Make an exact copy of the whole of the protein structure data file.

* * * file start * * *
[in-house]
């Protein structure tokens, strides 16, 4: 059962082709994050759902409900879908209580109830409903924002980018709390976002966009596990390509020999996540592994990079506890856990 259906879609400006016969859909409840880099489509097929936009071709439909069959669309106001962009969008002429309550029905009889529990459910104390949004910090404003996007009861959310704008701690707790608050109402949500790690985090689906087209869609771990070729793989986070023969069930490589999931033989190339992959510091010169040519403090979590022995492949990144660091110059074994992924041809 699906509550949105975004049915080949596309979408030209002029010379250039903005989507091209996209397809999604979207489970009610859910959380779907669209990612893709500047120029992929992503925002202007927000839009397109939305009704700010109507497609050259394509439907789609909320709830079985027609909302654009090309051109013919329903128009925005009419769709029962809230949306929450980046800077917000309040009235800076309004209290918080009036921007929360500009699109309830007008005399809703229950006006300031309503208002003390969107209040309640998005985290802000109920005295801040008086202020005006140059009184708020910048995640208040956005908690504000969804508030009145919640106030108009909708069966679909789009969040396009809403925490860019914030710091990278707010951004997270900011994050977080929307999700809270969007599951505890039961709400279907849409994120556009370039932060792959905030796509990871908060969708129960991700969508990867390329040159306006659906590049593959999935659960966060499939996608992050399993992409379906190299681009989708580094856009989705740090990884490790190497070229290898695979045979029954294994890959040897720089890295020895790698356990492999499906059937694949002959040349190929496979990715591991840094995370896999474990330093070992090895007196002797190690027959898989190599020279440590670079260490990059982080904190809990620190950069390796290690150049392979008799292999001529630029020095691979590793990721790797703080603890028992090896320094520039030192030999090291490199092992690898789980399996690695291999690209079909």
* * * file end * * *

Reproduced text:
[in-house]
């Protein structure tokens, strides 16, 4: 059962082709994050759902409900879908209580109830409903924002980018709390976002966009596990390509020999996540592994990079506890856990 259906879609400006016969859909409840880099489509097929936009071709439909069959669309106001962009969008002429309550029905009889529990459910104390949004910090404003996007009861959310704008701690707790608050109402949500790690985090689906087209869609771990070729793989986070023969069930490589999931033989190339992959510091010169040519403090979590022995492949990144660091110059074994992924041809 699906509550949105975004049915080949596309979408030209002029010379250039903005989507091209996209397809999604979207489970009610859910959380779907669209990612893709500047120029992929992503925002202007927000839009397109939305009704700010109507497609050259394509439907789609909320709830079985027609909302654009090309051109013919329903128009925005009419769709029962809230949306929450980046800077917000309040009235800076309004209290918080009036921007929360500009699109309830007008005399809703229950006006300031309503208002003390969107209040309640998005985290802000109920005295801040008086202020005006140059009184708020910048995640208040956005908690504000969804508030009145919640106030108009909708069966679909789009969040396009809403925490860019914030710091990278707010951004997270900011994050977080929307999700809270969007599951505890039961709400279907849409994120556009370039932060792959905030796509990871908060969708129960991700969508990867390329040159306006659906590049593959999935659960966060499939996608992050399993992409379906190299681009989708580094856009989705740090990884490790190497070229290898695979045979029954294994890959040897720089890295020895790698356990492999499906059937694949002959040349190929496979990715591991840094995370896999474990330093070992090895007196002797190690027959898989190599020279440590670079260490990059982080904190809990620190950069390796290690150049392979008799292999001529630029020095691979590793990721790797703080603890028992090896320094520039030192030999090291490199092992690898789980399996690695291999690209079909």